Western-backed fighters advance into Libyan stronghold of ISIS terrorists

Western-backed fighters have advanced in their battle to liberate Sirte from ISIS in a battle that killed 14 of their troops.

After six months of fighting, backed by US air strikes, Libyan forces allied with the UN-backed government in Tripoli are close to clearing out the last remnants of the terrorist group from the former hometown of deceased leader Muammar Gaddafi.

Heavy street-to-street fighting in the Ghiza Bahriya area involved tanks and armored vehicles with heavy machine guns, as well as airstrikes to retake houses occupied by ISIS.


‘There was an incursion on Friday made by Bonyan Marsous forces into Ghiza Bahriya,’ said Ahmad Hadia, a spokesman for pro-government forces. ‘A car bomb was hit by warplanes of our forces.’

Fourteen pro-government troops were killed and more than 20 wounded in clashes on Friday, according to a spokesman from the Misrata Central hospital.

The fall of Sirte would be another blow to ISIS as the terrorist group comes under pressure in its main territory of Syria and Iraq, where it has also lost ground.


ISIS took over Sirte a year ago as terrorists profited from the chaos that followed the 2011 fall of Gaddafi.

Infighting among rival armed factions left the country with two competing governments and no central army.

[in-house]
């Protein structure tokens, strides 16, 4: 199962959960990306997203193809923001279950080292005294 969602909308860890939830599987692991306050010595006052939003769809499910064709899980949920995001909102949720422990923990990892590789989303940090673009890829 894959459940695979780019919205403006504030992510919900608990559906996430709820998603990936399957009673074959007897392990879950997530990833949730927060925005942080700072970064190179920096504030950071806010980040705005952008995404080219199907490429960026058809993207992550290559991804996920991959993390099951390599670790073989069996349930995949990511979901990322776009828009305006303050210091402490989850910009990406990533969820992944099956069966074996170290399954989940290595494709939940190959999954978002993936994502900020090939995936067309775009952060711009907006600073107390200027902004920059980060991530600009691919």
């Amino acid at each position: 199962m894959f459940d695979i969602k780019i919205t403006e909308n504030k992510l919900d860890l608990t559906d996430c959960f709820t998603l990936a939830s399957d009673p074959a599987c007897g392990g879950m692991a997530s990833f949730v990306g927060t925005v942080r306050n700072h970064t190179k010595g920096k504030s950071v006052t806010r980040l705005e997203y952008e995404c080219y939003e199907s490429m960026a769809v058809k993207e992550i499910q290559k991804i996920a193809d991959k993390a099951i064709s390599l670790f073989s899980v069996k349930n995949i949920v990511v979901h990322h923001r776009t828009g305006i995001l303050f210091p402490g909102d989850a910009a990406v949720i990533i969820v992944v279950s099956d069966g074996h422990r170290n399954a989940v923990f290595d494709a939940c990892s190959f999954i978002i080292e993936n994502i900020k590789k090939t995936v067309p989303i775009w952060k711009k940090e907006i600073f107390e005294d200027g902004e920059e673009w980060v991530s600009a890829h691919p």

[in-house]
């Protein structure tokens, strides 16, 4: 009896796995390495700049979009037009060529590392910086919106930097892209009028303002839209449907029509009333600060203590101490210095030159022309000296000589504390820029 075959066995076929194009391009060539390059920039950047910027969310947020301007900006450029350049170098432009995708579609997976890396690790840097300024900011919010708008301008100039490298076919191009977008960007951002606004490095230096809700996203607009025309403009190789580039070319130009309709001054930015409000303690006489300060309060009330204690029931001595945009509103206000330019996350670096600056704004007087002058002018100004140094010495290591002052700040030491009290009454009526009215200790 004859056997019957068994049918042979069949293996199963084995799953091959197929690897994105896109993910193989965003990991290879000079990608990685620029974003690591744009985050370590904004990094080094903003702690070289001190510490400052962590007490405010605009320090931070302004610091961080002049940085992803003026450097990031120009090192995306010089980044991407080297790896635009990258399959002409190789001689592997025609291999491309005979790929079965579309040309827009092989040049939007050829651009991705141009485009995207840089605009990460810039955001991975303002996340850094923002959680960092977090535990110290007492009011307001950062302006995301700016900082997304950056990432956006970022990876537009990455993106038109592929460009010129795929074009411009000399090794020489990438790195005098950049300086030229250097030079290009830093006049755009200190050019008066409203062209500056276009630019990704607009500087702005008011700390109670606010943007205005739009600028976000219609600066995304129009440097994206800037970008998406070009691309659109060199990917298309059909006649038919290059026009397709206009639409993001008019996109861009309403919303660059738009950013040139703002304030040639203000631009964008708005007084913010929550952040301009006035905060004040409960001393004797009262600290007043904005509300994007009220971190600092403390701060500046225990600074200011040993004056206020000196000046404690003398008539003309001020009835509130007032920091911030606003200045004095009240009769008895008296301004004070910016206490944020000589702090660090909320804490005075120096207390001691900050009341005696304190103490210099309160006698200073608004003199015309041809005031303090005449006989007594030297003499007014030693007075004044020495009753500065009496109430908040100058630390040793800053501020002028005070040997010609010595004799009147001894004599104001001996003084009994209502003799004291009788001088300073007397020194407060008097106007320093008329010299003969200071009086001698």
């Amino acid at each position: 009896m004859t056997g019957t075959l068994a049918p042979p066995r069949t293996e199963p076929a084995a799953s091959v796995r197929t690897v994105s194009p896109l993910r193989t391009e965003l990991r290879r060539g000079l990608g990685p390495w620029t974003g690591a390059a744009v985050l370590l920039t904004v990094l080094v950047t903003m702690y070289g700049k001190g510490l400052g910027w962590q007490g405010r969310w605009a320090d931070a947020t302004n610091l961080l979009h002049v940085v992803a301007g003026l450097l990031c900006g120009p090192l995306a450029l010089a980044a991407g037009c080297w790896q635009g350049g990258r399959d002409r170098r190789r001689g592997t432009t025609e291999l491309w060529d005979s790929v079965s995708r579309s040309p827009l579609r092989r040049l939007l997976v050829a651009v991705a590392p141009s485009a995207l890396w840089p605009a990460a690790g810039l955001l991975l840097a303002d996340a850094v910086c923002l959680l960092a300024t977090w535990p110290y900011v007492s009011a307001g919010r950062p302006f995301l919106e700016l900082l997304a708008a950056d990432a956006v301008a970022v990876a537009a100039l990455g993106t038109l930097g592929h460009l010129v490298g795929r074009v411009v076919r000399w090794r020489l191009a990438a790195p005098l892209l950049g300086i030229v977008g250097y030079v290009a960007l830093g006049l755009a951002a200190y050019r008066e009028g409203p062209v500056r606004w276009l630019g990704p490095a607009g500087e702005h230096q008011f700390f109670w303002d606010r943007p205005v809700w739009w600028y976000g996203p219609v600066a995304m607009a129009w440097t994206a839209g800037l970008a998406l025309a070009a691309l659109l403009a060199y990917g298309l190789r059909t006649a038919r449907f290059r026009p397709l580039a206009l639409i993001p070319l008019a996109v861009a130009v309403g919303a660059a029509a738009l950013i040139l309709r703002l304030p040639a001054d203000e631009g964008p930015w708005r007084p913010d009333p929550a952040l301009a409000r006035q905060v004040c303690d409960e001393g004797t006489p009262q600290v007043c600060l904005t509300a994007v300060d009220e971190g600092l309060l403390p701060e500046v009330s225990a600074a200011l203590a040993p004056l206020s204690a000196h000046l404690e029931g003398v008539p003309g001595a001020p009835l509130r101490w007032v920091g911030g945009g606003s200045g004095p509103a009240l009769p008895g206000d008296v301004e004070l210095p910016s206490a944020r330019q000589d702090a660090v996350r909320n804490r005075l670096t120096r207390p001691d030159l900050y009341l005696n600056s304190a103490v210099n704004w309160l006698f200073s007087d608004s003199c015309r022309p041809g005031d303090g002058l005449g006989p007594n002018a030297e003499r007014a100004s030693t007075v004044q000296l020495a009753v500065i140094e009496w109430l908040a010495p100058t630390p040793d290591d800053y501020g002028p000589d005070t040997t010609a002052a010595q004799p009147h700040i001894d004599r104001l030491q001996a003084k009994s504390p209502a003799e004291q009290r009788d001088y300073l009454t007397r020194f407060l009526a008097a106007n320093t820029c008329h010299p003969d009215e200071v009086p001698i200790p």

The UN-backed government in Tripoli is struggling to expand its influence over powerful brigades of former anti-Gaddafi rebels who control different areas of the country.


Forces from the port city of Misrata began a campaign to retake Sirte six months ago, taking heavy casualties to recapture the city.

But their progress advanced with the support of US air strikes and small teams of Western special forces advising on the ground.

ISIS is now dug in and keeping back Misrata forces with snipers and boodytraps in one remaining district.

With Misrata forces in Sirte, rival eastern military commander Khalifa Haftar, who opposes the Tripoli government, has taken over four key oil ports. That has allowed resumption of oil exports but fuelled concern about renewed conflict.

Misrata backed Islamist-leaning brigades took over Tripoli from rivals in 2014 and set up their own self-declared government, forcing the elected parliament to operate in the east of the country backed by Haftar.


Misrata forces now support the UN-backed Tripoli government trying to unite rival factions. But with no real national army, armed brigades are often more loyal to their city or region than the central government.